Numpy array for SQL table

I am trying to store multiple pickled Numpy arrays in a SQL database. Numpy arrays represent 3D and shapes (Name (text), Data (floats), Date (int)


I am currently doing it like this (for an array arr

containing data and names

and dates

as references containing the actual names and dates that match arr


name_size, ~, date_size = arr.shape
for i in range(name_size):
    for j in range(date_size):
        insert_into_db(name[i], date[j], arr[i,:,j)


However, this is very slow. I'm wondering if there isn't a more efficient way just by looking at the object arr

as a whole.

For example, first paste the references to names

and dates

into the database, and then somehow just copy the values ​​in arr

right into all at once (where they are ordered and smoothed correctly with the reference to Name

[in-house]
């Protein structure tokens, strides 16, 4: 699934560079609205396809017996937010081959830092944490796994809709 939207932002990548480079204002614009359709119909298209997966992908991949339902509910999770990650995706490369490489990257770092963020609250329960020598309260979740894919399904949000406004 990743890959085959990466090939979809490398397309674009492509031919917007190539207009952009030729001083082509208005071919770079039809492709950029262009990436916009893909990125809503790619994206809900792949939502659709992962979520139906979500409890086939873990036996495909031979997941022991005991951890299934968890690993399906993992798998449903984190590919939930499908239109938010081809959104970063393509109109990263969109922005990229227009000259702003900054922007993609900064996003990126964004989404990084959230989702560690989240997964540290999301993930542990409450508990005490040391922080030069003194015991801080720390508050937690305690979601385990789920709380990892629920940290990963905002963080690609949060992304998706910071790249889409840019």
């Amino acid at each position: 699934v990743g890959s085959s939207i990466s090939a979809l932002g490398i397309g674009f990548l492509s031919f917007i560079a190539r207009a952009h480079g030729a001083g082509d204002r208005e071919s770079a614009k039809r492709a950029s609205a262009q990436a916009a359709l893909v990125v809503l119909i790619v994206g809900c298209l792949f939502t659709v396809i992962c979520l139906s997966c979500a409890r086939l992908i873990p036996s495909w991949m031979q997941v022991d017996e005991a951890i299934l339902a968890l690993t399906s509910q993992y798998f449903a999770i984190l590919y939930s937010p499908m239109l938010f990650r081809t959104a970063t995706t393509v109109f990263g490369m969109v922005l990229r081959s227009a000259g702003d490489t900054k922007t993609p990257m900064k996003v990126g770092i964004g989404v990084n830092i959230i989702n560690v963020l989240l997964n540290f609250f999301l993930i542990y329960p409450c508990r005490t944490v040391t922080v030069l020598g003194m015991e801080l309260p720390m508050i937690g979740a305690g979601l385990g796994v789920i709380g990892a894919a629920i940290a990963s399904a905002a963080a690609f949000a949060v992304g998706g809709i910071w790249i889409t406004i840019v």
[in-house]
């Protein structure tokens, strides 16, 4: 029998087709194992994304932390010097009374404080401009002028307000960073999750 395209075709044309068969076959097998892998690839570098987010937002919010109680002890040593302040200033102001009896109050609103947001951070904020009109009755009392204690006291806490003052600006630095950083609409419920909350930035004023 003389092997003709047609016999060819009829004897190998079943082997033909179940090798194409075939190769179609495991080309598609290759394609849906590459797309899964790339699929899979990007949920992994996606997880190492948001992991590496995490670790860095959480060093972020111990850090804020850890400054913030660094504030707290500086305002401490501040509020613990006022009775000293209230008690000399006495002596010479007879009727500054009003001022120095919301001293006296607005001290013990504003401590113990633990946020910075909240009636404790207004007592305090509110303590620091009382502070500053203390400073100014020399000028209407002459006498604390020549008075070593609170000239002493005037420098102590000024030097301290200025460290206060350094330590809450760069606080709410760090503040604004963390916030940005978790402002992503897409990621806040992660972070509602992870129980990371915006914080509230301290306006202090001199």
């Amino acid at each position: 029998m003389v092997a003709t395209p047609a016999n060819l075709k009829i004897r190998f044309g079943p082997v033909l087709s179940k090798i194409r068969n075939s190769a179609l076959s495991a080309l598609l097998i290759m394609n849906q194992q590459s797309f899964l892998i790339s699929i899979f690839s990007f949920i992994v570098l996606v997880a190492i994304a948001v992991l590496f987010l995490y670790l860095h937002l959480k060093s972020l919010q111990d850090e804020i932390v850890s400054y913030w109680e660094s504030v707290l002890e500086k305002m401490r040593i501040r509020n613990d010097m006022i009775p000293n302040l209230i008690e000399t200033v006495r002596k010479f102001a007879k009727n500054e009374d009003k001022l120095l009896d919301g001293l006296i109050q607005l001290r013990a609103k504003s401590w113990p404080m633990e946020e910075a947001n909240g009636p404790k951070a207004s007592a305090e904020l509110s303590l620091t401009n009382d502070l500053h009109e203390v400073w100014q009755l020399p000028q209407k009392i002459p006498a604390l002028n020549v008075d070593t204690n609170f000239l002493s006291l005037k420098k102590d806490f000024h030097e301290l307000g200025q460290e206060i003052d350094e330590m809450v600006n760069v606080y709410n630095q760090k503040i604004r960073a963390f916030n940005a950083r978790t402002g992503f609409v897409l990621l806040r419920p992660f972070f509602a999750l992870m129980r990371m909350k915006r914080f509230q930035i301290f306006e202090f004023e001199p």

and Date

that we just pasted.


source to share

1 answer

If your database cannot contain native numpy arrays, you can use the dumps

or methods tostring



collects data into an object bytes

in both Python 3.x and str

Python 2.x objects , which can then be stored in the database as a sequence of strings or raw bytes. The trick is that the pickle format can change between python or numpy versions, so another numpy or python version won't necessarily be able to read it (although the numpy developers try to keep the pickle reader as backward compatible as possible):

testarr = np.arange(20)
data = testarr.dumps()


Which gives you (in python 3.x, it's different from python 2.x):




works in a similar way to converting an array to a string format. The advantage is that it has to be the same for python and numpy versions, but has the disadvantage that it does not preserve dimensions, so you will need to preserve the dimensions (and whether there will be an array C

or Fortran

order) in the database in order to correctly reconstruct the array (if it's not always the same):

testarr = np.arange(20)
data = testarr.tostring()


What you give (it will be the same in Python 2.x and 3.x, except that in Python 3.x it will be a type bytes

, and in python 2.x it will be a str






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